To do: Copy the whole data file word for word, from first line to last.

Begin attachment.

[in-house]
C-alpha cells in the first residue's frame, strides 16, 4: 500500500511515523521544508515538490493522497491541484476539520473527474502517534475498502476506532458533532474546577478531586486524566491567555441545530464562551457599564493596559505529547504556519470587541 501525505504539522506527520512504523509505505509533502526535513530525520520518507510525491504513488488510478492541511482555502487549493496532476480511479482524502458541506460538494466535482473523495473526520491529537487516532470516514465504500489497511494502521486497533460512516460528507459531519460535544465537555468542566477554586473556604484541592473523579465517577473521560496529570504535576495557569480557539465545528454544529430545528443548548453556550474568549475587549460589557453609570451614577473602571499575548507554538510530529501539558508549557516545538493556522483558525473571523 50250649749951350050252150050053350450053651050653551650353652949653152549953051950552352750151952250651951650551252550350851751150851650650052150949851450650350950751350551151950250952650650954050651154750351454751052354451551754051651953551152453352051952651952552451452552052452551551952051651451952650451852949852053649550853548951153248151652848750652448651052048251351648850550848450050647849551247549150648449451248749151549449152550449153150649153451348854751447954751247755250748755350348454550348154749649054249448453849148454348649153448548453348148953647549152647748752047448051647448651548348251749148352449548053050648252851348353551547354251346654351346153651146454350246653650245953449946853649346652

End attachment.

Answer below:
[in-house]
C-alpha cells in the first residue's frame, strides 16, 4: 500500500511515523521544508515538490493522497491541484476539520473527474502517534475498502476506532458533532474546577478531586486524566491567555441545530464562551457599564493596559505529547504556519470587541 501525505504539522506527520512504523509505505509533502526535513530525520520518507510525491504513488488510478492541511482555502487549493496532476480511479482524502458541506460538494466535482473523495473526520491529537487516532470516514465504500489497511494502521486497533460512516460528507459531519460535544465537555468542566477554586473556604484541592473523579465517577473521560496529570504535576495557569480557539465545528454544529430545528443548548453556550474568549475587549460589557453609570451614577473602571499575548507554538510530529501539558508549557516545538493556522483558525473571523 50250649749951350050252150050053350450053651050653551650353652949653152549953051950552352750151952250651951650551252550350851751150851650650052150949851450650350950751350551151950250952650650954050651154750351454751052354451551754051651953551152453352051952651952552451452552052452551551952051651451952650451852949852053649550853548951153248151652848750652448651052048251351648850550848450050647849551247549150648449451248749151549449152550449153150649153451348854751447954751247755250748755350348454550348154749649054249448453849148454348649153448548453348148953647549152647748752047448051647448651548348251749148352449548053050648252851348353551547354251346654351346153651146454350246653650245953449946853649346652